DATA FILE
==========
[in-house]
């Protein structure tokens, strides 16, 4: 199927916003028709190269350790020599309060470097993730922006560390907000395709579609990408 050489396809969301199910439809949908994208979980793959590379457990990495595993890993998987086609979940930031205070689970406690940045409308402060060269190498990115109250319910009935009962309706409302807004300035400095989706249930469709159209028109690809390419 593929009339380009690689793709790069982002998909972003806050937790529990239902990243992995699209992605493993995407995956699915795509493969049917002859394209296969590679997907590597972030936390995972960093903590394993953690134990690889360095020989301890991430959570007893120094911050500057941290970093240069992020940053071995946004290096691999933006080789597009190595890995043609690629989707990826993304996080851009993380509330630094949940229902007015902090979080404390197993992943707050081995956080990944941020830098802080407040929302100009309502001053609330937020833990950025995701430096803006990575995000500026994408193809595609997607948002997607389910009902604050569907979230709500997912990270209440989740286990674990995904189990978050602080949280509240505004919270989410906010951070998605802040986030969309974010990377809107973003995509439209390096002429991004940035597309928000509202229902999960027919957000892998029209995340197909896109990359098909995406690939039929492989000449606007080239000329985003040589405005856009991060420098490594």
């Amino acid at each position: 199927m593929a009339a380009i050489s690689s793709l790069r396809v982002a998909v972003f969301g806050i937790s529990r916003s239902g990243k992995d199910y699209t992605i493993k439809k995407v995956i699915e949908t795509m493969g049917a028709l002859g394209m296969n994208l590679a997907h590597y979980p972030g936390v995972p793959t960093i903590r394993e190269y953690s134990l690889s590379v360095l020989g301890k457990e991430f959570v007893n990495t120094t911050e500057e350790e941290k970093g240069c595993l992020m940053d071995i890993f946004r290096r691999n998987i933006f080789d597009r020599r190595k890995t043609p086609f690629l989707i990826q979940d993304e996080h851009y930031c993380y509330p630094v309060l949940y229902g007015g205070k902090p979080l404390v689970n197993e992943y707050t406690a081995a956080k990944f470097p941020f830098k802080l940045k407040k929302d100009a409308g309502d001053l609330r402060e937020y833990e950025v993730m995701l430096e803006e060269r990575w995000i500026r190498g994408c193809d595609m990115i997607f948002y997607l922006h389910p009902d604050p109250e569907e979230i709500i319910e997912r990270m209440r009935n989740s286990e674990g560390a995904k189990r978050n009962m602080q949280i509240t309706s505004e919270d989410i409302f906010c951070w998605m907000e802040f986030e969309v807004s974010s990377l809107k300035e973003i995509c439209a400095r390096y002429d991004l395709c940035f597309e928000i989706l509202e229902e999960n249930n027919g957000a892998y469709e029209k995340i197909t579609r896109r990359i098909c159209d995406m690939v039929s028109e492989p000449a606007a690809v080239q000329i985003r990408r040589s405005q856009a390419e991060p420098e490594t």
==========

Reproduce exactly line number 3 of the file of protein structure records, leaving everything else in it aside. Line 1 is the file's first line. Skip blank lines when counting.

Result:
């Amino acid at each position: 199927m593929a009339a380009i050489s690689s793709l790069r396809v982002a998909v972003f969301g806050i937790s529990r916003s239902g990243k992995d199910y699209t992605i493993k439809k995407v995956i699915e949908t795509m493969g049917a028709l002859g394209m296969n994208l590679a997907h590597y979980p972030g936390v995972p793959t960093i903590r394993e190269y953690s134990l690889s590379v360095l020989g301890k457990e991430f959570v007893n990495t120094t911050e500057e350790e941290k970093g240069c595993l992020m940053d071995i890993f946004r290096r691999n998987i933006f080789d597009r020599r190595k890995t043609p086609f690629l989707i990826q979940d993304e996080h851009y930031c993380y509330p630094v309060l949940y229902g007015g205070k902090p979080l404390v689970n197993e992943y707050t406690a081995a956080k990944f470097p941020f830098k802080l940045k407040k929302d100009a409308g309502d001053l609330r402060e937020y833990e950025v993730m995701l430096e803006e060269r990575w995000i500026r190498g994408c193809d595609m990115i997607f948002y997607l922006h389910p009902d604050p109250e569907e979230i709500i319910e997912r990270m209440r009935n989740s286990e674990g560390a995904k189990r978050n009962m602080q949280i509240t309706s505004e919270d989410i409302f906010c951070w998605m907000e802040f986030e969309v807004s974010s990377l809107k300035e973003i995509c439209a400095r390096y002429d991004l395709c940035f597309e928000i989706l509202e229902e999960n249930n027919g957000a892998y469709e029209k995340i197909t579609r896109r990359i098909c159209d995406m690939v039929s028109e492989p000449a606007a690809v080239q000329i985003r990408r040589s405005q856009a390419e991060p420098e490594t």